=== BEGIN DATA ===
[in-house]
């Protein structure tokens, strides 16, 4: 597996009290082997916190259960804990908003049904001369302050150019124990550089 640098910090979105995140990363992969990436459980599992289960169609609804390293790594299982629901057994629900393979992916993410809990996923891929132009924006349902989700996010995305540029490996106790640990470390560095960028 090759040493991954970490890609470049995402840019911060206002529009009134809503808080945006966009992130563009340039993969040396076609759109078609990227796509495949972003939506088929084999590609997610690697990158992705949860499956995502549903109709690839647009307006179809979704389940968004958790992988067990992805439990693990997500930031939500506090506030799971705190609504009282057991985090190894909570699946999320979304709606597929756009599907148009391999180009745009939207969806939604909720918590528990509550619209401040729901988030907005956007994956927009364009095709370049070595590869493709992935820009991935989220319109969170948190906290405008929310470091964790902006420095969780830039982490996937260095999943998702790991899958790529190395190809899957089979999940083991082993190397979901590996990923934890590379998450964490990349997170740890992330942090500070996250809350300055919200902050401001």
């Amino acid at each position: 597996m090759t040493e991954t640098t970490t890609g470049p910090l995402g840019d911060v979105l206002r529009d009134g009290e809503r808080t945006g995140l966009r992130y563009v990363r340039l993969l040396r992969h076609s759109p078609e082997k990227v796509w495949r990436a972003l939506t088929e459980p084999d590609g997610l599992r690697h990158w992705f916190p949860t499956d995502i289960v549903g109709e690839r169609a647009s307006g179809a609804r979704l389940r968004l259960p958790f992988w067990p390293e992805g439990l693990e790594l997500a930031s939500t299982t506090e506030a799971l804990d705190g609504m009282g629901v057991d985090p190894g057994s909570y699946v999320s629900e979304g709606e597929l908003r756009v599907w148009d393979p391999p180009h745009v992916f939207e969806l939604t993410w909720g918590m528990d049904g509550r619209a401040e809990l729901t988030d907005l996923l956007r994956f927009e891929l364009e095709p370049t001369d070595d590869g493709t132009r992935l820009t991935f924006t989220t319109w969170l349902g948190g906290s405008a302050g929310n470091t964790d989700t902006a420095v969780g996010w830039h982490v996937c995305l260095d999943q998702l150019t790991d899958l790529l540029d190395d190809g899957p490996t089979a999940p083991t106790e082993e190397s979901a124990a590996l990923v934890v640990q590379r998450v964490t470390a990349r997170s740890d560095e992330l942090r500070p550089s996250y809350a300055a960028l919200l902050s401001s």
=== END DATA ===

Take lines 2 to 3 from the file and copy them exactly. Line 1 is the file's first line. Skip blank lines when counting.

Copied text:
């Protein structure tokens, strides 16, 4: 597996009290082997916190259960804990908003049904001369302050150019124990550089 640098910090979105995140990363992969990436459980599992289960169609609804390293790594299982629901057994629900393979992916993410809990996923891929132009924006349902989700996010995305540029490996106790640990470390560095960028 090759040493991954970490890609470049995402840019911060206002529009009134809503808080945006966009992130563009340039993969040396076609759109078609990227796509495949972003939506088929084999590609997610690697990158992705949860499956995502549903109709690839647009307006179809979704389940968004958790992988067990992805439990693990997500930031939500506090506030799971705190609504009282057991985090190894909570699946999320979304709606597929756009599907148009391999180009745009939207969806939604909720918590528990509550619209401040729901988030907005956007994956927009364009095709370049070595590869493709992935820009991935989220319109969170948190906290405008929310470091964790902006420095969780830039982490996937260095999943998702790991899958790529190395190809899957089979999940083991082993190397979901590996990923934890590379998450964490990349997170740890992330942090500070996250809350300055919200902050401001």
């Amino acid at each position: 597996m090759t040493e991954t640098t970490t890609g470049p910090l995402g840019d911060v979105l206002r529009d009134g009290e809503r808080t945006g995140l966009r992130y563009v990363r340039l993969l040396r992969h076609s759109p078609e082997k990227v796509w495949r990436a972003l939506t088929e459980p084999d590609g997610l599992r690697h990158w992705f916190p949860t499956d995502i289960v549903g109709e690839r169609a647009s307006g179809a609804r979704l389940r968004l259960p958790f992988w067990p390293e992805g439990l693990e790594l997500a930031s939500t299982t506090e506030a799971l804990d705190g609504m009282g629901v057991d985090p190894g057994s909570y699946v999320s629900e979304g709606e597929l908003r756009v599907w148009d393979p391999p180009h745009v992916f939207e969806l939604t993410w909720g918590m528990d049904g509550r619209a401040e809990l729901t988030d907005l996923l956007r994956f927009e891929l364009e095709p370049t001369d070595d590869g493709t132009r992935l820009t991935f924006t989220t319109w969170l349902g948190g906290s405008a302050g929310n470091t964790d989700t902006a420095v969780g996010w830039h982490v996937c995305l260095d999943q998702l150019t790991d899958l790529l540029d190395d190809g899957p490996t089979a999940p083991t106790e082993e190397s979901a124990a590996l990923v934890v640990q590379r998450v964490t470390a990349r997170s740890d560095e992330l942090r500070p550089s996250y809350a300055a960028l919200l902050s401001s």